St Hild’s Church of England School

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About St Hild’s Church of England School

Name St Hild’s Church of England School
Ofsted Inspections
Ms Tracey Gibson
Address King Oswy Drive, West View, Hartlepool, TS24 9PB
Phone Number 01429273041
Phase Academy
Type Academy sponsor led
Age Range 11-16
Religious Character Church of England
Gender Mixed
Number of Pupils 670
Local Authority Hartlepool
Highlights from Latest Inspection

What is it like to attend this school?

The staff at St Hild's want the best for the pupils, families and the community. The school has high expectations for pupils' behaviour. Most pupils meet these expectations.

This contributes to the purposeful atmosphere in the school.

Well-structured lessons, which focus on learning more about the subject, are the norm. Leaders continually review the curriculum.

More recently changes have been made to school systems, processes and staffing, in order to improve on the weak external examination outcomes of summer 2023. Published outcomes in 2023 did not meet the schools' aspirations for pupils' achievement.

The school supports pupils to understand how become strong scholars.

Pupils' study habits are improving. Staff and pupils understand the school's routines for learning in lessons. Knowing what to expect in lessons, and individuals' roles in lessons, helps both staff and pupils create a positive climate for learning.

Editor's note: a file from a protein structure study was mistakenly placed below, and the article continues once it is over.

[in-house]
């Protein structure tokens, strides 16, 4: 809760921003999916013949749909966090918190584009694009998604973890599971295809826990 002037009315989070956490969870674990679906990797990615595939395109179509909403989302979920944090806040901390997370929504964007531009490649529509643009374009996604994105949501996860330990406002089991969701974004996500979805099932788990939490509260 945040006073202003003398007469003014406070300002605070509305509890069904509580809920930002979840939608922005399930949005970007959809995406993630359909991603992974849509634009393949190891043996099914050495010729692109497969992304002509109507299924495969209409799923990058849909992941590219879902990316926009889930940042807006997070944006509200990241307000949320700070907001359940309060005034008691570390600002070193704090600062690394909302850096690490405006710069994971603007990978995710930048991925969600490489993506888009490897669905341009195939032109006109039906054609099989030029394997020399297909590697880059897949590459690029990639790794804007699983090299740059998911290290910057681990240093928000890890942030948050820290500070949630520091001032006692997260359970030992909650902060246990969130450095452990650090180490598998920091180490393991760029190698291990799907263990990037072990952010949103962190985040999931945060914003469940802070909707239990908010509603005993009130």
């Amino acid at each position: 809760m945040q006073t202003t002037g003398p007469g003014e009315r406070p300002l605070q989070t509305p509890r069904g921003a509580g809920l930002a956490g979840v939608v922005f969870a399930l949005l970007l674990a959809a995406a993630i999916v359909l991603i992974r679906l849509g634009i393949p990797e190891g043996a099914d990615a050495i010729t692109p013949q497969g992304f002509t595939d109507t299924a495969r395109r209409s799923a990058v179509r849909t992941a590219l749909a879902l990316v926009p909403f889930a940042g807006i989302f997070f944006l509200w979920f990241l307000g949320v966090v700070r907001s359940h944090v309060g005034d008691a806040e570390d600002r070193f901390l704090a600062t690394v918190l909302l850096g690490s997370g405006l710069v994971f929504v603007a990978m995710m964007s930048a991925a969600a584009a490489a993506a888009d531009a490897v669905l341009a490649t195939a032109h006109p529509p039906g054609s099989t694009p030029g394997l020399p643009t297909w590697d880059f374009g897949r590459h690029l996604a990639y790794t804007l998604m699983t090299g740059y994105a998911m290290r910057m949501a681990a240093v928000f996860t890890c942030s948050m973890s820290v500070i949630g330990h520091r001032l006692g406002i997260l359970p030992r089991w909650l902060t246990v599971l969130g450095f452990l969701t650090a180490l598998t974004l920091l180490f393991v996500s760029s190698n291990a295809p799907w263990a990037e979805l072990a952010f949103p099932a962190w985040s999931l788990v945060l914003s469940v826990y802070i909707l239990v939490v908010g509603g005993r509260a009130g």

Pupils are safe in school. Staff listen to pupils. They support pupils well when they have worries and concerns.

Adults' praise and recognition of pupils' positive work and attitudes are a focus in lessons. Leaders have implemented a range of strategies alongside a whole-trust attendance policy. Pupils' attendance is improving.

Staff recognise excellence in lessons and nominate pupils to receive a 'Headteacher Excellence Award' each week.

What does the school do well and what does it need to do better?

The school has an outward-looking mindset. This allows leaders to draw on expertise to develop the school's curriculum and support the staff team in implementing this.

This work is underpinned by a clear focus on developing behaviour systems that support learning. This contributes to a continually improving curriculum offer, which helps pupils to know and remember more.

When pupils start school in Year 7, the staff are keen to learn about them and support their individual needs.

The school also welcomes many pupils at various times throughout the school year. The warm welcome given to these mid-year entrants helps them to settle in quickly.

The curriculum is broad and balanced.

In key stage 3, food lessons help pupils learn life skills, such as cooking and how to prepare a meal on a budget. Teachers follow clear routines in classes. For example, pupils read, record and understand the learning objective of every lesson.

The school's refinements to the curriculums are continuous. The impact of these positive changes is beginning to be seen.

The school's well-stocked library is more than a room with books.

It is a place where pupils enjoy reading books that transport them to different places and times. Staff have carefully chosen the books to engage the pupils in reading for pleasure. Those pupils who are in the early stages of learning to read receive support from well- trained and knowledgeable adults.